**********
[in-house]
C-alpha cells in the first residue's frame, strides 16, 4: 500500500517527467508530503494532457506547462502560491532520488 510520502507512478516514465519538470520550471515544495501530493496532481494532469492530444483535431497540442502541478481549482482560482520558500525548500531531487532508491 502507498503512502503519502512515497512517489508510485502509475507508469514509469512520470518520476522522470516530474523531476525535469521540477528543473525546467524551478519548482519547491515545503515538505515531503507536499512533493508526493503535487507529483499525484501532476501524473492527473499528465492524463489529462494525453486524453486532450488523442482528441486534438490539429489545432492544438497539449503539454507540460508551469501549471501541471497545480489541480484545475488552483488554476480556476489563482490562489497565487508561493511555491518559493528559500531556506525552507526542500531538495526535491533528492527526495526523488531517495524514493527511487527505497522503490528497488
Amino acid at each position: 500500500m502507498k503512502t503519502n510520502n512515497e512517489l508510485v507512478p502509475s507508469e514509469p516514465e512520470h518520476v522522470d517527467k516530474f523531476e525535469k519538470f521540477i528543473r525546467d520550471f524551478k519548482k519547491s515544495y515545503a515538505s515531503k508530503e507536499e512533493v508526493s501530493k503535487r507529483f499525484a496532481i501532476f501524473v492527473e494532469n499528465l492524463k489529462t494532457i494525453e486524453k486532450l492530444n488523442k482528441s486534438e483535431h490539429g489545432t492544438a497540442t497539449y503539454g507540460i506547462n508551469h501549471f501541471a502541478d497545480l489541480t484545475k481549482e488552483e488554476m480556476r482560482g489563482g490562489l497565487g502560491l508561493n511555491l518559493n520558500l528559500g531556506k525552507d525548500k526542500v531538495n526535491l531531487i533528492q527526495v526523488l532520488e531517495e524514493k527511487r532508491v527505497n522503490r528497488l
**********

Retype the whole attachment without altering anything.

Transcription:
[in-house]
C-alpha cells in the first residue's frame, strides 16, 4: 500500500517527467508530503494532457506547462502560491532520488 510520502507512478516514465519538470520550471515544495501530493496532481494532469492530444483535431497540442502541478481549482482560482520558500525548500531531487532508491 502507498503512502503519502512515497512517489508510485502509475507508469514509469512520470518520476522522470516530474523531476525535469521540477528543473525546467524551478519548482519547491515545503515538505515531503507536499512533493508526493503535487507529483499525484501532476501524473492527473499528465492524463489529462494525453486524453486532450488523442482528441486534438490539429489545432492544438497539449503539454507540460508551469501549471501541471497545480489541480484545475488552483488554476480556476489563482490562489497565487508561493511555491518559493528559500531556506525552507526542500531538495526535491533528492527526495526523488531517495524514493527511487527505497522503490528497488
Amino acid at each position: 500500500m502507498k503512502t503519502n510520502n512515497e512517489l508510485v507512478p502509475s507508469e514509469p516514465e512520470h518520476v522522470d517527467k516530474f523531476e525535469k519538470f521540477i528543473r525546467d520550471f524551478k519548482k519547491s515544495y515545503a515538505s515531503k508530503e507536499e512533493v508526493s501530493k503535487r507529483f499525484a496532481i501532476f501524473v492527473e494532469n499528465l492524463k489529462t494532457i494525453e486524453k486532450l492530444n488523442k482528441s486534438e483535431h490539429g489545432t492544438a497540442t497539449y503539454g507540460i506547462n508551469h501549471f501541471a502541478d497545480l489541480t484545475k481549482e488552483e488554476m480556476r482560482g489563482g490562489l497565487g502560491l508561493n511555491l518559493n520558500l528559500g531556506k525552507d525548500k526542500v531538495n526535491l531531487i533528492q527526495v526523488l532520488e531517495e524514493k527511487r532508491v527505497n522503490r528497488l